The microLED technology is expected to be deployed in augmented and mixed-reality displays. Plessey said it has agreed that its manufacturing operations will be exclusively used to help Facebook prototype augmented reality headsets. Facebook owns Oculus and Quest brands of augmented and virtual reality headsets.
In its statement Plessey did not indicate how long its commercial agreement with Facebook is set to last but one report said Plessey will license its technology to Facebook and dedicate its Plymouth factory to supplying Facebook for several years.
Plessey exhibited its monolithic microLED technology in 2019 made using GaN-on-Si. With arrays of LEDs down to 1-micron pixel diameter and high quantum efficiency these displays can provide high brightness at low power consumption. At the SID event in 2019 Plessey showcased a 0.7-inch microLED display for AR, made with 8 micron blue LED chips on a CMOS backplane at a resolution of 1920 by 1080.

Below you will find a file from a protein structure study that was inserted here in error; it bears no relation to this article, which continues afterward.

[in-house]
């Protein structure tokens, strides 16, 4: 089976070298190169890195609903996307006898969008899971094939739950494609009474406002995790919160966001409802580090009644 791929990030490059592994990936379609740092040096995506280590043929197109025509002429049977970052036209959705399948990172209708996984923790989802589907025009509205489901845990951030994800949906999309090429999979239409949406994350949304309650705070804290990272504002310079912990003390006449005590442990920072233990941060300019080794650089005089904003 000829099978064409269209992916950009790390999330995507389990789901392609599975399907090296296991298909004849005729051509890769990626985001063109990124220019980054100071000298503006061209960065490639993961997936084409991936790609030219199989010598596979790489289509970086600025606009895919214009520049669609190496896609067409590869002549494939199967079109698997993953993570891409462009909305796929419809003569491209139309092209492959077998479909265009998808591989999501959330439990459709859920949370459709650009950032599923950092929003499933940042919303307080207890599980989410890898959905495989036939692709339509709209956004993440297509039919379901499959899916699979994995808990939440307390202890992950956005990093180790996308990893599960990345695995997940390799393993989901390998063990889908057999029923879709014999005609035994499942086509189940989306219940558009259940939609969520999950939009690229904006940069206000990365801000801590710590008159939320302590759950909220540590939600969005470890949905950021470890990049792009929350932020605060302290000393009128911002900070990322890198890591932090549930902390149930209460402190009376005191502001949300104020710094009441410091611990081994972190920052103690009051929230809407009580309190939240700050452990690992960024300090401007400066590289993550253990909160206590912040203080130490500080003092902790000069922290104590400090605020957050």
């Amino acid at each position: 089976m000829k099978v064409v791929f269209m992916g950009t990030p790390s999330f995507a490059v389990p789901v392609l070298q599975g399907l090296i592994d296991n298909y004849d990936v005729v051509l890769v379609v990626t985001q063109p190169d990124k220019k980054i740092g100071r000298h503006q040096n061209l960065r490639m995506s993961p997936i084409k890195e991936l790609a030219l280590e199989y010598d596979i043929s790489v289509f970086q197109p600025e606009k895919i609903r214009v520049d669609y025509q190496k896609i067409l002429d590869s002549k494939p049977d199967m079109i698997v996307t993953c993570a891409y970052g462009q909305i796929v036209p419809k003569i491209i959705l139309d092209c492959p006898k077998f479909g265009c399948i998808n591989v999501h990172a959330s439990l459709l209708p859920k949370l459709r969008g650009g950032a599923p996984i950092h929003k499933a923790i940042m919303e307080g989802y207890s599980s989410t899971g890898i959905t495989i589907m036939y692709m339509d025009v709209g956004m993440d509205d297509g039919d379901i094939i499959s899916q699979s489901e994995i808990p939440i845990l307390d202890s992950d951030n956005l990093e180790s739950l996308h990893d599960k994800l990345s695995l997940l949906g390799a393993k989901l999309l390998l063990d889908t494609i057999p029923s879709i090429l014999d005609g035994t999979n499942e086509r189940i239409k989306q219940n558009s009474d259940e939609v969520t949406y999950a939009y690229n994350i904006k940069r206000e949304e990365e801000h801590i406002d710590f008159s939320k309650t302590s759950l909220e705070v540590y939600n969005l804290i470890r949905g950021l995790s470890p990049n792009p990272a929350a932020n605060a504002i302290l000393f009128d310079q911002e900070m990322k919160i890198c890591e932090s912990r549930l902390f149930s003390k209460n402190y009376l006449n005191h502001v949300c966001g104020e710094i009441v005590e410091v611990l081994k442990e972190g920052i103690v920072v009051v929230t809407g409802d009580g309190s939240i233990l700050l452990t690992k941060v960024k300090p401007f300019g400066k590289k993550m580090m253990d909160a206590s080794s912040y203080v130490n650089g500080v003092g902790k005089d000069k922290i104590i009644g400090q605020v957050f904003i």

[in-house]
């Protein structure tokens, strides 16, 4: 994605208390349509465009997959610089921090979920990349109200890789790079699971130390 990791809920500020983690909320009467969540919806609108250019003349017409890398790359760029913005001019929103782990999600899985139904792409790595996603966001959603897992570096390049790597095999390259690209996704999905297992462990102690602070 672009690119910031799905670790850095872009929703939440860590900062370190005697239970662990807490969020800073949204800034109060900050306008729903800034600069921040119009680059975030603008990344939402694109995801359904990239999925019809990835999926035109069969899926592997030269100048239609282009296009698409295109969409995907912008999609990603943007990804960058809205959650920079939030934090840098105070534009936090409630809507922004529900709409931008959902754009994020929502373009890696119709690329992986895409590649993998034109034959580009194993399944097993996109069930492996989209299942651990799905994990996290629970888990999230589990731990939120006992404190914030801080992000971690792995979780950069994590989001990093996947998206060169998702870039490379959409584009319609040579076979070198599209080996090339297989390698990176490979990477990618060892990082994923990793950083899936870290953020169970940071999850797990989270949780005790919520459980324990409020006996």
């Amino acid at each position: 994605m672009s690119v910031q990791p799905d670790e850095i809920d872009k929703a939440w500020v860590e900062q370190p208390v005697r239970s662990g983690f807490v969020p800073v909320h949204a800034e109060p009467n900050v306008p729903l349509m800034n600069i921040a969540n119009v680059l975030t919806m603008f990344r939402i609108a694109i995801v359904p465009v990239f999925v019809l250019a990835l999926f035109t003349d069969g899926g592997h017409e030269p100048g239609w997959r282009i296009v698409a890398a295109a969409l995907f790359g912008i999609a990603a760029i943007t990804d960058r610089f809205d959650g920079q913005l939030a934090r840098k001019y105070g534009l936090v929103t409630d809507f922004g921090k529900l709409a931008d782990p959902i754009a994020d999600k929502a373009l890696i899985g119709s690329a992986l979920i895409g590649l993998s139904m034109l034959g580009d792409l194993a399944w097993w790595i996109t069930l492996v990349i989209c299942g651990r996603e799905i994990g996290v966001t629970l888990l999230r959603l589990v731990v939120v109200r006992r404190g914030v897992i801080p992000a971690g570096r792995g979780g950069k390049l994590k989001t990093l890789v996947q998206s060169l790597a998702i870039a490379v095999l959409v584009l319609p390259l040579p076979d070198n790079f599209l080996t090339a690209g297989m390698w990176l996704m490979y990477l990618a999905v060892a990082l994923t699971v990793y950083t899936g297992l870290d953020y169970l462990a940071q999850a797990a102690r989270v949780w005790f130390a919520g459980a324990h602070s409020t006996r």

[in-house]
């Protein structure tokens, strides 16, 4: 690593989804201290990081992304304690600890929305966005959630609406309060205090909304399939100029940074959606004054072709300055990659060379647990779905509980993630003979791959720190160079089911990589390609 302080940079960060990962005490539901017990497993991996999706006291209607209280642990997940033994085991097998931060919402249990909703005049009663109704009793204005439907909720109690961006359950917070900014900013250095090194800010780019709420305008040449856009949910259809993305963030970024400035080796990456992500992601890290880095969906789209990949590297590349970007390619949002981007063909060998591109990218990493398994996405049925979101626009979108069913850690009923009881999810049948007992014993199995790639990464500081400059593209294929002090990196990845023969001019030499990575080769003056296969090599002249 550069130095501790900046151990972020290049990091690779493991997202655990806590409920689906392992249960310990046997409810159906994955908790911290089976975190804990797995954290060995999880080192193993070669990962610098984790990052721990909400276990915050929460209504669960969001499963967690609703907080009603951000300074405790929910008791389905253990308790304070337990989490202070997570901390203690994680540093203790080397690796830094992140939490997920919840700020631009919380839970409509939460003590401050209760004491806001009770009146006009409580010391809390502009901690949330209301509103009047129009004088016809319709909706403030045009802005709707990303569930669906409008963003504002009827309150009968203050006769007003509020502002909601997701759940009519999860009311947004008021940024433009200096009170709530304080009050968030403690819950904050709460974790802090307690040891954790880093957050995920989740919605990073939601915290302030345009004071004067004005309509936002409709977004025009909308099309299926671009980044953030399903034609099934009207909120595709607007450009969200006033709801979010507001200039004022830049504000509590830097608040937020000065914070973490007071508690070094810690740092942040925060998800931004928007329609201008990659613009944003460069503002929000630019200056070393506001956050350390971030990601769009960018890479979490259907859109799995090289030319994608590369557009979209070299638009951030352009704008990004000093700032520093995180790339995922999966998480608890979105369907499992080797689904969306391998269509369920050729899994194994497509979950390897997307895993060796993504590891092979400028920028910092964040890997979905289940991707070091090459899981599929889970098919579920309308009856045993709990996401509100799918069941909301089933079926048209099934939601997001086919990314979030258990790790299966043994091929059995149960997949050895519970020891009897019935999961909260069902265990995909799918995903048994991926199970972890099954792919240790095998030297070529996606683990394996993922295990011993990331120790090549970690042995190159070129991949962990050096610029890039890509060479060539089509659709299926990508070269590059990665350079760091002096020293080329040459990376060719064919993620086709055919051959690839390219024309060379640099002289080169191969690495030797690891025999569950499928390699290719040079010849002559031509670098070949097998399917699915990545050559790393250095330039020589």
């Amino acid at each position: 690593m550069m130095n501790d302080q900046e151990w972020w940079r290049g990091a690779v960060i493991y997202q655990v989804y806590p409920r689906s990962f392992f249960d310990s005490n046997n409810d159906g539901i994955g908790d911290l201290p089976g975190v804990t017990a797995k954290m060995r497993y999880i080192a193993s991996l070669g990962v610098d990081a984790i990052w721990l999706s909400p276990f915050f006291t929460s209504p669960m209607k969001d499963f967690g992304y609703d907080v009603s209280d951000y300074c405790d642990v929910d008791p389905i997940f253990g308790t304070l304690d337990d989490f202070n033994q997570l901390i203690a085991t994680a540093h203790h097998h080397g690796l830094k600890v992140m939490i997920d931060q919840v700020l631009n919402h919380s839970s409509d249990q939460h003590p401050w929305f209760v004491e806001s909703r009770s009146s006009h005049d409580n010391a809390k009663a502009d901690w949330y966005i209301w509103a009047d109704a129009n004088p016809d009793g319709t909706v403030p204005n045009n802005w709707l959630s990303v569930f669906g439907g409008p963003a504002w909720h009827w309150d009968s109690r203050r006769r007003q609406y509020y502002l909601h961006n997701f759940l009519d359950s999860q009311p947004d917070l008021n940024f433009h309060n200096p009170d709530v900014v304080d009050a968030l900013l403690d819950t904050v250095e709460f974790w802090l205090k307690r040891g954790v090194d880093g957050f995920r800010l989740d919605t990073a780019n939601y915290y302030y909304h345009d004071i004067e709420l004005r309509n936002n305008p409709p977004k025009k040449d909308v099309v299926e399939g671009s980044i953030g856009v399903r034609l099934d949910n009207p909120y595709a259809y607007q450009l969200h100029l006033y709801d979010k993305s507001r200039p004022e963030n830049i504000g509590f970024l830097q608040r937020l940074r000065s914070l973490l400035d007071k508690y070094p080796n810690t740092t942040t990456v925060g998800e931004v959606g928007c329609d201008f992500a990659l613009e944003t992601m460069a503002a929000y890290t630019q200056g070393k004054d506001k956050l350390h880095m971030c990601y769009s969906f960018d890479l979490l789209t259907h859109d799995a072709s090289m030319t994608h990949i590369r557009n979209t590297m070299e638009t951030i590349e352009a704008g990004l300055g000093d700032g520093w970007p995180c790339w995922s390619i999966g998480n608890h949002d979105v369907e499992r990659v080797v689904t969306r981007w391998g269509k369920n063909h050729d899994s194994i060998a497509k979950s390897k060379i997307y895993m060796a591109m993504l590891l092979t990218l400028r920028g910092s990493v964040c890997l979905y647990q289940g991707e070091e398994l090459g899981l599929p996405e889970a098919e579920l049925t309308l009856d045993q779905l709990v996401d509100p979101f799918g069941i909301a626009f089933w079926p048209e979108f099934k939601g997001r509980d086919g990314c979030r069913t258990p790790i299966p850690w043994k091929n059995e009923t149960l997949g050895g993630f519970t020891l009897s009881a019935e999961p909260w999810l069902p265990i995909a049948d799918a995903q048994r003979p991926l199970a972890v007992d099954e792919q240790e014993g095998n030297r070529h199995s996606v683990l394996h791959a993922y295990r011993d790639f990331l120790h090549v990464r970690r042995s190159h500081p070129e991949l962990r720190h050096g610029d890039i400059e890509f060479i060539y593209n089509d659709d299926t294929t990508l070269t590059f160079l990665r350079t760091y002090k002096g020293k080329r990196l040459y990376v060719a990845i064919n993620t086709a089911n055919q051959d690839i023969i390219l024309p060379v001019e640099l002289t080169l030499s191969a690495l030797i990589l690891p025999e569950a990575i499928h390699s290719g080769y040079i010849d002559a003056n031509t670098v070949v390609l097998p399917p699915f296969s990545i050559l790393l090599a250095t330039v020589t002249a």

Small, high-resolution and energy efficient makes for lighter and more compelling headsets that can be worn for longer.
And don't think that AR is limited to clunky gaming headsets. Other examples could include swimming googles that provide information on depth, speed, position, vital signs; ski goggles that provide maps and way markers. More importantly might be microLED projectors that display information on automobile windscreens for heads-up reading.
Plessey was once a leading semiconductor component developer and manufacturer. It downsized and refocused more than a decade ago and over the last few years has focused on moving from legacy semiconductor business into microLEDs for AR displays.
"Plessey has been at the forefront of microLED display development and this agreement recognises the significant advances in our capabilities that we have made in recent years and we very much look forward to working with Facebook to help bring their vision to life," said Keith Strickland, Co-CEO and CTO of the company, in a statement.
Facebook could have opted to buy Plessey but